South African Airways (SAA) subsidiary Mango Airlines will enter a local form of bankruptcy protection known as business rescue, SAA's interim chief executive Thomas Kgokolo has told eNCA television.
The budget carrier is the fourth South African airline to be placed under business rescue since late 2019, with South African Express placed under provisional liquidation after rescue efforts failed.
SAA, which itself exited business rescue in April, and Mango are among a handful of South African companies that have relied on government bailouts since before the COVID-19 pandemic, placing the national budget under additional strain.
"What we can say is that the board and shareholders have agreed that Mango will go into business rescue," Kgokolo told eNCA.
"We are currently in consultation with our key stakeholders in terms of how we can manage that particular process."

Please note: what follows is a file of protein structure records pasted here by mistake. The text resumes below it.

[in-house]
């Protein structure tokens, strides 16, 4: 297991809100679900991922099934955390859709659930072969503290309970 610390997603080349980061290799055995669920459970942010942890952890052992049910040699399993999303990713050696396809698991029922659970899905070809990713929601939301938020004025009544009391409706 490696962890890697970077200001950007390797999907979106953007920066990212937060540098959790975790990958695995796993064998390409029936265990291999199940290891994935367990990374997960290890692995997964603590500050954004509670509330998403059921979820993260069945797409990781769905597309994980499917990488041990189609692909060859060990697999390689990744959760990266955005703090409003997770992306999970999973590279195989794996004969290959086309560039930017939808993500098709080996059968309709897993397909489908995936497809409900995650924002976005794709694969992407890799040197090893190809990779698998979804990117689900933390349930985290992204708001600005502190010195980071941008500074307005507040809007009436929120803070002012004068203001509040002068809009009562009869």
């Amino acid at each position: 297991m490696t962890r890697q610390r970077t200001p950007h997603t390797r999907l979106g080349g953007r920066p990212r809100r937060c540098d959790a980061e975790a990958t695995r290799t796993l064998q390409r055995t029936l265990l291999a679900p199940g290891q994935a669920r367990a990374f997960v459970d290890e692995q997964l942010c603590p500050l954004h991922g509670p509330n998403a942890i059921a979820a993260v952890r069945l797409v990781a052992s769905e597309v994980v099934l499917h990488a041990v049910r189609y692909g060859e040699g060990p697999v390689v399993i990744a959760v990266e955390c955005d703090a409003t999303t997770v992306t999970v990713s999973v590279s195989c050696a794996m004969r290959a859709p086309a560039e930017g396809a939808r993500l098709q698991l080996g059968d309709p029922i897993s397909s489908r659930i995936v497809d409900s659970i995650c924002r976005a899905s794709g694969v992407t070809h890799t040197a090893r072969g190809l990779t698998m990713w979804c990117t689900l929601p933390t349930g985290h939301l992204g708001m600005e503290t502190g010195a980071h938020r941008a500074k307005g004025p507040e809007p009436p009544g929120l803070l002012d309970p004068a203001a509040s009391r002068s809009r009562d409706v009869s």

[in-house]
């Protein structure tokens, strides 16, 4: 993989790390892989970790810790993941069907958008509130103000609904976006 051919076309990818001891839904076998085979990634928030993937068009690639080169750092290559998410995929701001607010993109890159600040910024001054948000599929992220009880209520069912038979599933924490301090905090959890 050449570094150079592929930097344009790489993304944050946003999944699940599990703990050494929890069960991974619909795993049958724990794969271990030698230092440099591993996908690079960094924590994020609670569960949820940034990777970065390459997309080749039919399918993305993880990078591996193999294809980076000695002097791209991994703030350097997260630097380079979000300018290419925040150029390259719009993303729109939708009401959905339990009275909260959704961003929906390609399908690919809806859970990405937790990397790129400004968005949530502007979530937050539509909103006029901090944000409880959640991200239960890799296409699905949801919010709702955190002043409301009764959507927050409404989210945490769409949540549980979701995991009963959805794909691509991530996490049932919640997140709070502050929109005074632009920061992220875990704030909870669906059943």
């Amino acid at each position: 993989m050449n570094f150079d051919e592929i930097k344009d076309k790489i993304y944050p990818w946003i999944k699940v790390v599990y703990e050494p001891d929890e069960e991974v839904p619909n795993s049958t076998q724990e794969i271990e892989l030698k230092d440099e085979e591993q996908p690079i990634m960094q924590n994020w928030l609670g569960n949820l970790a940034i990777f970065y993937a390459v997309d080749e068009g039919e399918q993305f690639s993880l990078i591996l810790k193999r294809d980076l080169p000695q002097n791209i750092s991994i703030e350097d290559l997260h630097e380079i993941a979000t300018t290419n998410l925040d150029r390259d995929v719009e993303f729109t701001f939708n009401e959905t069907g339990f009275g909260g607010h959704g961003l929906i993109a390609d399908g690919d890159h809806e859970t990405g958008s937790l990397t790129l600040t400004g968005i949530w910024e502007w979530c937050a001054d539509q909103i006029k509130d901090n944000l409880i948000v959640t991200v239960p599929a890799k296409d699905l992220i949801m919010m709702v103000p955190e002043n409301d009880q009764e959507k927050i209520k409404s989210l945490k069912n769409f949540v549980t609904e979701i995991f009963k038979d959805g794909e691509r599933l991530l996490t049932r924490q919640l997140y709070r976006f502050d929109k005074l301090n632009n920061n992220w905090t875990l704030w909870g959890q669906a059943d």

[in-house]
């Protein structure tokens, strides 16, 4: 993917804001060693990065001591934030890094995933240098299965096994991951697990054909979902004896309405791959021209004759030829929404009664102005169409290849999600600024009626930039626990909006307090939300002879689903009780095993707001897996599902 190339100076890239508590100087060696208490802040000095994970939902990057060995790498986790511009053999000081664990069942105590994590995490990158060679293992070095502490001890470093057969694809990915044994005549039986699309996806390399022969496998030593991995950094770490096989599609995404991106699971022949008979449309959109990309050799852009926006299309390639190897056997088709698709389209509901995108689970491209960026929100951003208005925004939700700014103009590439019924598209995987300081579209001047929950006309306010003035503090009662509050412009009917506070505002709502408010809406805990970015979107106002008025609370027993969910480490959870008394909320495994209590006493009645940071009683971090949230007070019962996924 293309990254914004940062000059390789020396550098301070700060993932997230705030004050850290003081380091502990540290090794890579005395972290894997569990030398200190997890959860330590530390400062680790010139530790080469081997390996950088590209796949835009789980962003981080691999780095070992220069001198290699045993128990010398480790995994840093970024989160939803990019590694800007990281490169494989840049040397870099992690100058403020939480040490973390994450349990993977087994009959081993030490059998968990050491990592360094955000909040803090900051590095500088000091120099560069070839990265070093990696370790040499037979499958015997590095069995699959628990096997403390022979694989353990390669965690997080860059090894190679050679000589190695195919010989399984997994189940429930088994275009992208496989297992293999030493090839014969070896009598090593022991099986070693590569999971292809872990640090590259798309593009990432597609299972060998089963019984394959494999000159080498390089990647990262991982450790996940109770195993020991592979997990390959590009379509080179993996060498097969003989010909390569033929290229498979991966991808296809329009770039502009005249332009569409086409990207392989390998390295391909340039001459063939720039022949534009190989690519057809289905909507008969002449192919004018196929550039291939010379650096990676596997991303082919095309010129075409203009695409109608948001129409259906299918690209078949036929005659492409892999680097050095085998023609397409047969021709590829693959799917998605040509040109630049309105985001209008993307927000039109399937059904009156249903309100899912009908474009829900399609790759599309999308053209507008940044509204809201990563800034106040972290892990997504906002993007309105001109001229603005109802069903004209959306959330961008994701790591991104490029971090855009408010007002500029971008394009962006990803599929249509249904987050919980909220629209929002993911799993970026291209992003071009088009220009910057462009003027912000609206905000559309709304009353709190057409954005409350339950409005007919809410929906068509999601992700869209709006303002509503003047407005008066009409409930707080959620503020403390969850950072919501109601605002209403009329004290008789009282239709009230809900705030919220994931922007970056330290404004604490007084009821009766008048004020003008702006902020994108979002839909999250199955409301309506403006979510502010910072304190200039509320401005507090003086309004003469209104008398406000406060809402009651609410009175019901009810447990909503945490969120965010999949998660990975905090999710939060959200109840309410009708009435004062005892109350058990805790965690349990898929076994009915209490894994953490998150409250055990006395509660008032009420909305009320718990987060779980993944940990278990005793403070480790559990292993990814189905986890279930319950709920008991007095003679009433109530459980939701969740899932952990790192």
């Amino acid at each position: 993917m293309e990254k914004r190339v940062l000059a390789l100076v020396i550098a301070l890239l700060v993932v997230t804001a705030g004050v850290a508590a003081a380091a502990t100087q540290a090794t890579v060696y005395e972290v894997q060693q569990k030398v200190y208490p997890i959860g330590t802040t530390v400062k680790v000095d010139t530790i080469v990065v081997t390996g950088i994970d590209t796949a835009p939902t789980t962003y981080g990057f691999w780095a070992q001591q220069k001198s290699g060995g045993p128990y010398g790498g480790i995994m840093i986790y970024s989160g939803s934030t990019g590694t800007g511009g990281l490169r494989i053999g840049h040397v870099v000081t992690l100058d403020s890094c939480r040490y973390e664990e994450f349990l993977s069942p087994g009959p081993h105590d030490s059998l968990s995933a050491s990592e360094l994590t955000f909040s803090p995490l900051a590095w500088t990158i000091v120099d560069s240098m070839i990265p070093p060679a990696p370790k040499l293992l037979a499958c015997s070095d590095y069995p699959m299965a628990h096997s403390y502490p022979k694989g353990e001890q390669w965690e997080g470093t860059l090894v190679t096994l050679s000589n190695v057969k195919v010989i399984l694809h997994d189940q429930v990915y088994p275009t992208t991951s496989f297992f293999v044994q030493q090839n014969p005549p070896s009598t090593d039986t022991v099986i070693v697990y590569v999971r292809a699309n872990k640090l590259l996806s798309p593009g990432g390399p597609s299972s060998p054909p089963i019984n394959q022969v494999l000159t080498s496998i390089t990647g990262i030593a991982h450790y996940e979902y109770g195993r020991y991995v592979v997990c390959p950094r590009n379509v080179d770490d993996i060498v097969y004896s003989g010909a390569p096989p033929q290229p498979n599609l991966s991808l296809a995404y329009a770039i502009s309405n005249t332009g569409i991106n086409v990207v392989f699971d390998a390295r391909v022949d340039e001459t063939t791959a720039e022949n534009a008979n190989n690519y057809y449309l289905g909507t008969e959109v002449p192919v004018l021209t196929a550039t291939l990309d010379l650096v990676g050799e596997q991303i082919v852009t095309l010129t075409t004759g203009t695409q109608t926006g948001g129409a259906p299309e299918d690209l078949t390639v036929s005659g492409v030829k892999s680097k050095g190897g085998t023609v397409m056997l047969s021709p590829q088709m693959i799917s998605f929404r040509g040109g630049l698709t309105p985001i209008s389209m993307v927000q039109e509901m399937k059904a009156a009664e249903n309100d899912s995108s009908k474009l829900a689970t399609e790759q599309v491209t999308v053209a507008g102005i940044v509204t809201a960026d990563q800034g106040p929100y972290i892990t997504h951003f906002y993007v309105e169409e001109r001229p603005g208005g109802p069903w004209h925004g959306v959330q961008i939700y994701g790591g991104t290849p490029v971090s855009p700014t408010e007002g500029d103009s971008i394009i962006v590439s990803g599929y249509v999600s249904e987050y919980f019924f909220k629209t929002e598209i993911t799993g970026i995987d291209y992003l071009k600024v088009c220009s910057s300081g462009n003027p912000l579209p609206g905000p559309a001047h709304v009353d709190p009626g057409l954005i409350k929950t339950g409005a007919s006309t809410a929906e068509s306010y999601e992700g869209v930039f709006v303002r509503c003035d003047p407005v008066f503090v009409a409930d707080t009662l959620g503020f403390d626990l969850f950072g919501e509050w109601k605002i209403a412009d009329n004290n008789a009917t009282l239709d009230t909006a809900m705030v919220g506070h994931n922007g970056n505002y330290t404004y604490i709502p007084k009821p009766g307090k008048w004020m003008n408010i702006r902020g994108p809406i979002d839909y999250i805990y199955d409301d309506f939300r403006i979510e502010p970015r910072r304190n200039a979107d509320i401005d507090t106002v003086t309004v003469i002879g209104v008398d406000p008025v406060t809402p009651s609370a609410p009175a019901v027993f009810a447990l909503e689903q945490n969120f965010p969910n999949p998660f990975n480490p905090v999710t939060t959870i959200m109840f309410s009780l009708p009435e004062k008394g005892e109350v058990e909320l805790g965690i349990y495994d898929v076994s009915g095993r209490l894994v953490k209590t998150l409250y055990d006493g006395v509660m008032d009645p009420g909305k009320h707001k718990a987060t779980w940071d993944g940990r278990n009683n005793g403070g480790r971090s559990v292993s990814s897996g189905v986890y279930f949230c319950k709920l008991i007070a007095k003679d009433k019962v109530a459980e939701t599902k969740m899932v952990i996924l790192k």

The South African Cabin Crew Association, The Mango Pilots Association and the National Union of Metalworkers South Africa said that the process was instigated after they filed an application on Monday July 26 to place Mango Airlines under business rescue.
"We have no choice as workers at Mango but to unite and to fight with a common vision to save jobs and to fight for the survival of another state-owned entity," the unions said in a joint statement.
Mango Airlines is in a dire financial position despite the South African parliament having approved a special allocation of 2.7 billion rand ($182.3 million) for SAA subsidiaries.
Temporarily Suspends Flights Due To Outstanding Payments
Mango Airlines has temporarily suspended all flights and services again until further notice due to outstanding payments to Air Traffic Navigation Services, Mango Airlines acting CEO William Ndlovu said.
"Senior management and our shareholder are locked-in in emergency discussions to find an amicable solution to this impasse," Ndlovu said in a statement.
In April, Mango briefly halted flights because of outstanding payments to Airports Company South Africa and has not paid workers salaries for more than two months.